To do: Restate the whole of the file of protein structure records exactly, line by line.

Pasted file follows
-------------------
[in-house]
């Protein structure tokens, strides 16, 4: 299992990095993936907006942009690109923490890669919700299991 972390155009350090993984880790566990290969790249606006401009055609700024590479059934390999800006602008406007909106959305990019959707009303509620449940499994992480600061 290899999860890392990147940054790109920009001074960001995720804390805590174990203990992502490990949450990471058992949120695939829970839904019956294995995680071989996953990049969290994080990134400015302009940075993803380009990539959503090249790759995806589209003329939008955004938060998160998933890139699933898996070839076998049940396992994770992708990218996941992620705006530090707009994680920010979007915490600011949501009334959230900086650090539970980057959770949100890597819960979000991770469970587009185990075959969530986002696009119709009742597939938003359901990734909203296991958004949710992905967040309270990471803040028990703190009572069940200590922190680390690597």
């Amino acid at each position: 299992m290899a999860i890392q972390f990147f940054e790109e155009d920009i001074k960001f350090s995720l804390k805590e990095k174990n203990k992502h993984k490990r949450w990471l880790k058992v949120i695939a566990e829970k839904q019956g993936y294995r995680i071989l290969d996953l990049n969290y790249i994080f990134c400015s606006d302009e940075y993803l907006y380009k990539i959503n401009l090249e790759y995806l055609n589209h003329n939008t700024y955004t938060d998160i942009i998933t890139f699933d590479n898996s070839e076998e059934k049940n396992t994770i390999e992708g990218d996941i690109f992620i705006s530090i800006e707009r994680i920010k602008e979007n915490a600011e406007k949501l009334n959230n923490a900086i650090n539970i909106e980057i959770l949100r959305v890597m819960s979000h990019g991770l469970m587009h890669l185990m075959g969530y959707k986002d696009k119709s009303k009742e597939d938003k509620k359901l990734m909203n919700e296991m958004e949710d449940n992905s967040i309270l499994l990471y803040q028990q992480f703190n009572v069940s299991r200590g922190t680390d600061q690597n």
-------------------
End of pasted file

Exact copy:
[in-house]
């Protein structure tokens, strides 16, 4: 299992990095993936907006942009690109923490890669919700299991 972390155009350090993984880790566990290969790249606006401009055609700024590479059934390999800006602008406007909106959305990019959707009303509620449940499994992480600061 290899999860890392990147940054790109920009001074960001995720804390805590174990203990992502490990949450990471058992949120695939829970839904019956294995995680071989996953990049969290994080990134400015302009940075993803380009990539959503090249790759995806589209003329939008955004938060998160998933890139699933898996070839076998049940396992994770992708990218996941992620705006530090707009994680920010979007915490600011949501009334959230900086650090539970980057959770949100890597819960979000991770469970587009185990075959969530986002696009119709009742597939938003359901990734909203296991958004949710992905967040309270990471803040028990703190009572069940200590922190680390690597």
């Amino acid at each position: 299992m290899a999860i890392q972390f990147f940054e790109e155009d920009i001074k960001f350090s995720l804390k805590e990095k174990n203990k992502h993984k490990r949450w990471l880790k058992v949120i695939a566990e829970k839904q019956g993936y294995r995680i071989l290969d996953l990049n969290y790249i994080f990134c400015s606006d302009e940075y993803l907006y380009k990539i959503n401009l090249e790759y995806l055609n589209h003329n939008t700024y955004t938060d998160i942009i998933t890139f699933d590479n898996s070839e076998e059934k049940n396992t994770i390999e992708g990218d996941i690109f992620i705006s530090i800006e707009r994680i920010k602008e979007n915490a600011e406007k949501l009334n959230n923490a900086i650090n539970i909106e980057i959770l949100r959305v890597m819960s979000h990019g991770l469970m587009h890669l185990m075959g969530y959707k986002d696009k119709s009303k009742e597939d938003k509620k359901l990734m909203n919700e296991m958004e949710d449940n992905s967040i309270l499994l990471y803040q028990q992480f703190n009572v069940s299991r200590g922190t680390d600061q690597n």